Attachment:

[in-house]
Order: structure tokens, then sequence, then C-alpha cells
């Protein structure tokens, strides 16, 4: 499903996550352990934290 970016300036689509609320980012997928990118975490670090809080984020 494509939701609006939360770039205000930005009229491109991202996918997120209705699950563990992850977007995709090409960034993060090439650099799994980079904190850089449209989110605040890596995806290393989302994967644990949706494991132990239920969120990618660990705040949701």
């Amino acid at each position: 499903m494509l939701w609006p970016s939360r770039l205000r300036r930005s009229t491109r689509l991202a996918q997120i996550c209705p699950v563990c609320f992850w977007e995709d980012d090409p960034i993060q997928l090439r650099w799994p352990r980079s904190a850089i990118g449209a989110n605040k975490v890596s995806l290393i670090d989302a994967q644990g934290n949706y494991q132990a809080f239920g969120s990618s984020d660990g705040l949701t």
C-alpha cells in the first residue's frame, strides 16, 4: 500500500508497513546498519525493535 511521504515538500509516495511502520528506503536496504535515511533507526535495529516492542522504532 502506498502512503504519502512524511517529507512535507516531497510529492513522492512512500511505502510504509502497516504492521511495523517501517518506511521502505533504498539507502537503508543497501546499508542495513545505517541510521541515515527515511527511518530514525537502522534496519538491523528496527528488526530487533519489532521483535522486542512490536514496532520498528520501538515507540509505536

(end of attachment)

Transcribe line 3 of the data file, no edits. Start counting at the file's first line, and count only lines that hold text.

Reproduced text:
């Protein structure tokens, strides 16, 4: 499903996550352990934290 970016300036689509609320980012997928990118975490670090809080984020 494509939701609006939360770039205000930005009229491109991202996918997120209705699950563990992850977007995709090409960034993060090439650099799994980079904190850089449209989110605040890596995806290393989302994967644990949706494991132990239920969120990618660990705040949701």